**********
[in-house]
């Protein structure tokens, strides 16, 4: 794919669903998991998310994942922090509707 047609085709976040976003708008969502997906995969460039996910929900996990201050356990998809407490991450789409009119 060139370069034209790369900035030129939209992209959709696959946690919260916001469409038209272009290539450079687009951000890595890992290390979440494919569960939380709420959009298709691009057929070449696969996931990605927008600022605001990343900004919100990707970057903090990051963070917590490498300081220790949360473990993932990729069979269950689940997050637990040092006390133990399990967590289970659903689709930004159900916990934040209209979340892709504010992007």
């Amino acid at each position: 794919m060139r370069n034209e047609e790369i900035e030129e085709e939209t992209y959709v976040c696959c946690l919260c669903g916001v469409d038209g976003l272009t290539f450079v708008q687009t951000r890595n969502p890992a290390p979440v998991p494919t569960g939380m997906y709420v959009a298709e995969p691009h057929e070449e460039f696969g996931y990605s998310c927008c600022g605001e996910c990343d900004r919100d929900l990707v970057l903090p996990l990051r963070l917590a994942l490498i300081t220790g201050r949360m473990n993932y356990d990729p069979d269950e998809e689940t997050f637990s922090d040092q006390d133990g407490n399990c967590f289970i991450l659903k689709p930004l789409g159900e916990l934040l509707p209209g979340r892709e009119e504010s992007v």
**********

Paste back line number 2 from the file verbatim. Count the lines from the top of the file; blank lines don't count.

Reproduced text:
């Protein structure tokens, strides 16, 4: 794919669903998991998310994942922090509707 047609085709976040976003708008969502997906995969460039996910929900996990201050356990998809407490991450789409009119 060139370069034209790369900035030129939209992209959709696959946690919260916001469409038209272009290539450079687009951000890595890992290390979440494919569960939380709420959009298709691009057929070449696969996931990605927008600022605001990343900004919100990707970057903090990051963070917590490498300081220790949360473990993932990729069979269950689940997050637990040092006390133990399990967590289970659903689709930004159900916990934040209209979340892709504010992007």